I don't want to seem insensitive or anything, but I have a hard time believing that any family in the year 2008 does not have access to the internet, or an internet-connected PC in the home. I can accept that the poorest of the poor and others in dire straits may not have them, but let's face it: The PC has become as ubiquitous as the telephone. Basic desktop PC's are very inexpensive; a five-year-old PC can be had second-hand even cheaper and would be more than adequate for just about anything a student might need to do, online or otherwise. (My desktop PC is six years old and does everything from web browsing to video editing.) Even if a person does not have his own PC, he can access the internet at any public library, and also in many commercial locations such as Kinko's. Eight years ago I might have accepted that an appreciable number of students didn't have internet access at home, but not now.

The point is that, as a general principle, it is not unreasonable anymore for teachers to expect students to use the internet to find important information, whether for academic assignments or class requirements. Even if the student truly does not have a PC at home and his family cannot afford one, he needs to pursue another option, be it a public library, school computer lab, parent's workplace, friend's or relative's home, Kinko's outlet, internet cafe, etc. The claim that a student does not have a PC at home cannot by itself be accepted as an excuse for not doing schoolwork.

It must also be pointed out that anyone living in the United States in the year 2008 who CANNOT access the internet is at a substantial and very serious disadvantage. Given the internet's ubiquity in terms of both access and range of use, anyone who can't get on the internet is going to be a great many steps behind those who can in terms not only of access to information, but in communication, time management, opportunities for advancement, social interaction, and more, not to mention college applications, research and coursework. Certainly all these things existed before the internet age, and there are many people who choose not to use the internet for whatever reason and get along just fine in their own lives. However, the point is that practically everyone can use the internet, most people do, and those who can't or don't are severely handicapped in a 21st-century world.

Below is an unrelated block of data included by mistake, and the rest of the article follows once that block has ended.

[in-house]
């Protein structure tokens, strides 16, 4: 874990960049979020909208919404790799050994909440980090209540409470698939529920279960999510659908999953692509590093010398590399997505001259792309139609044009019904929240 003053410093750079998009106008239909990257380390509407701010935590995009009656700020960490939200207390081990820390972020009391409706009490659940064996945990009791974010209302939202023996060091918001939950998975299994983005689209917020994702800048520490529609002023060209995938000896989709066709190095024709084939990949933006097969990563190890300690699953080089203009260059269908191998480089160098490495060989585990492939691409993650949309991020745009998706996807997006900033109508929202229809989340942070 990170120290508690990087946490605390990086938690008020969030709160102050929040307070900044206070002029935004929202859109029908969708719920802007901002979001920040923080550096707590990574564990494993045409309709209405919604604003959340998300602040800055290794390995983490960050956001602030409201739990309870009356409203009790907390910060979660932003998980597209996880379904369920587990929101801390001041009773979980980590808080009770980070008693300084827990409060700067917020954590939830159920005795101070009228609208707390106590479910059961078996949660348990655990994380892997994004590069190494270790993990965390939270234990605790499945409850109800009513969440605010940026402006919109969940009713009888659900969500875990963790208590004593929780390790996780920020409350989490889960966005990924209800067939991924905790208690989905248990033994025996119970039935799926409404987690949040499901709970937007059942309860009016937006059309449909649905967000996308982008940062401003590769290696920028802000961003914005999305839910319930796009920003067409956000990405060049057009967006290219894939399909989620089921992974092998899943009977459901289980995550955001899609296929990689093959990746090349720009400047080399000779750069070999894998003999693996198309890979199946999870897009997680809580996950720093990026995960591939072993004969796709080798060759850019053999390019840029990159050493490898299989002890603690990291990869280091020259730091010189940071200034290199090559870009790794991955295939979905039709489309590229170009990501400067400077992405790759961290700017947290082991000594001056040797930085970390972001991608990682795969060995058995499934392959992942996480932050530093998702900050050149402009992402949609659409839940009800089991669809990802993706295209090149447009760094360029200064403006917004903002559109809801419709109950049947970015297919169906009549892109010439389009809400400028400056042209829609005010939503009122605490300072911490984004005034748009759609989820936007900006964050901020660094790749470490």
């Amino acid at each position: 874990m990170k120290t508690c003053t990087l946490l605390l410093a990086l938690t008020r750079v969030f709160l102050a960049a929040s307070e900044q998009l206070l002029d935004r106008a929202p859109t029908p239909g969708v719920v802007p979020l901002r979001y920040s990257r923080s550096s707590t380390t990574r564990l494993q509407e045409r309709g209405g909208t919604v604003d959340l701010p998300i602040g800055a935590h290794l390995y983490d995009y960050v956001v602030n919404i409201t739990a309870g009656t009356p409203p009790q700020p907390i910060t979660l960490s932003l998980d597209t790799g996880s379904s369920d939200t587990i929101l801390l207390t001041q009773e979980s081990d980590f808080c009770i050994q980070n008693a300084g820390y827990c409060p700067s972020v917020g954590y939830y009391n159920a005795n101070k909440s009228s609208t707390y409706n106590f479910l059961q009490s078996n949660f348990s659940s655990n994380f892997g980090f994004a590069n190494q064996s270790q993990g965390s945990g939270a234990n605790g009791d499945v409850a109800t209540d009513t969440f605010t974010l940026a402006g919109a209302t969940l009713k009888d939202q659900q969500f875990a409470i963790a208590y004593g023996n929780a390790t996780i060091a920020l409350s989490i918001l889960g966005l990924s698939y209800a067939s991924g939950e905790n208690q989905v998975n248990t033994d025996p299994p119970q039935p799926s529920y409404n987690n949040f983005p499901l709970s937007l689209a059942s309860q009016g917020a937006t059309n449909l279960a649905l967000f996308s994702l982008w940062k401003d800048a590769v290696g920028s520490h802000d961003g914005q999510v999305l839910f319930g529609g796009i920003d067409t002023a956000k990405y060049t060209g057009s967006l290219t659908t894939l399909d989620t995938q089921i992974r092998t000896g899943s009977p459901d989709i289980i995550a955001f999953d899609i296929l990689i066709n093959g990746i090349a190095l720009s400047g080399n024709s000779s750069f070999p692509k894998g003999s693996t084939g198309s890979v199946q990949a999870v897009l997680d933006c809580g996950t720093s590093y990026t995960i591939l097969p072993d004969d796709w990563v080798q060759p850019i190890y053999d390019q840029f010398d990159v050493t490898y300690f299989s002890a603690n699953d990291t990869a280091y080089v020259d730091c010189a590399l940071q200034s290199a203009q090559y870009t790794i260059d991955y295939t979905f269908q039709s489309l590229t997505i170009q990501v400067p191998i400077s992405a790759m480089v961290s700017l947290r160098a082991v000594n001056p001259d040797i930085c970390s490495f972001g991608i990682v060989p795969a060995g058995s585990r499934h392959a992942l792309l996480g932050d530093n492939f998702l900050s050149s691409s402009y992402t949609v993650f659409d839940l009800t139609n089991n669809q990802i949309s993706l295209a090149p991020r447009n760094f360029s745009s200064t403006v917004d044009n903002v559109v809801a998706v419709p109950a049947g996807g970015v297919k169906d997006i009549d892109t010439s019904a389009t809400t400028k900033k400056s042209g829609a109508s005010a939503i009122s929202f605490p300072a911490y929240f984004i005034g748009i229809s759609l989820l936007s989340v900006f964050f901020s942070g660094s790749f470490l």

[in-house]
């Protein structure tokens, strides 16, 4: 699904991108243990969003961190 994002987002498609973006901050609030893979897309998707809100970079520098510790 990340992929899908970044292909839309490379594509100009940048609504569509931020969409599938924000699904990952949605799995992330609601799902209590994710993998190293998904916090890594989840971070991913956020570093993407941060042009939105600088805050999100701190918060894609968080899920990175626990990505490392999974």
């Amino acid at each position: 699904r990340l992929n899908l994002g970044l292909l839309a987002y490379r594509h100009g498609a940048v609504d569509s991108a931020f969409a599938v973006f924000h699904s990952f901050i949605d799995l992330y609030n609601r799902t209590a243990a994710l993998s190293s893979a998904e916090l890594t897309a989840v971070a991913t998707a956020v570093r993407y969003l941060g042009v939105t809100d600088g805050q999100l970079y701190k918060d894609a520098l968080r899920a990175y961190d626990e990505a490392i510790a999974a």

Never mind the fact that this particular parent threatened to "address" me further via e-mail (which she still has not done), which tends to belie her claim that the child could not have accessed the internet to visit my website and get herself up to speed. Often, the same students who claim they have no computers and can't access the internet when they are assigned to, are the same ones who cheat and plagiarize off Wikipedia or and spend more time on their MySpace pages and instant messaging than on their studies. In this individual case, it was obviously an empty and dishonest excuse. The parent phrased it as a generalization, "Not everyone has a computer," rather than make a specific claim that she or her daughter did not have one, but in a way that is even worse. It's not a lie, but it's still dishonest. It implies that it is unreasonable for me to expect students to use the internet to catch up on what they missed if they join the class in progress. In the year 2008, that is just simply wrong.

I wonder, for how long were students and parents able to legitimately avoid schoolwork or school responsibilities by claiming that they did not have a telephone? Or a television? Or a radio? Or mail? At what point does it become reasonable for educators to assume and expect that students have access to ubiquitous modern technologies?

Once again, I don't deny that people who are desperately poor or otherwise substantially burdened may not have PCs or internet access at home. But in the year 2008, the internet is no longer a novelty; the PC is no longer a luxury item. You have to be able to use the internet if you intend to compete and succeed in the 21st Century. Students who walk around the school halls with cell phones and BlackBerrys cannot reasonably claim to have no internet access because they are too poor. I'm sorry, but I don't buy it. If they can't access the internet at home, they need to go to a library.

This is not so much about the internet as it is about the student's responsibility to do what she needs to do, get what she needs to get, find out what she needs to find out. In short, students need to recognize the difference between what is impossible and what is merely inconvenient, and not claim the former to avoid the latter. And, as with every other example of irrational teenage behavior, parents need to stop enabling them.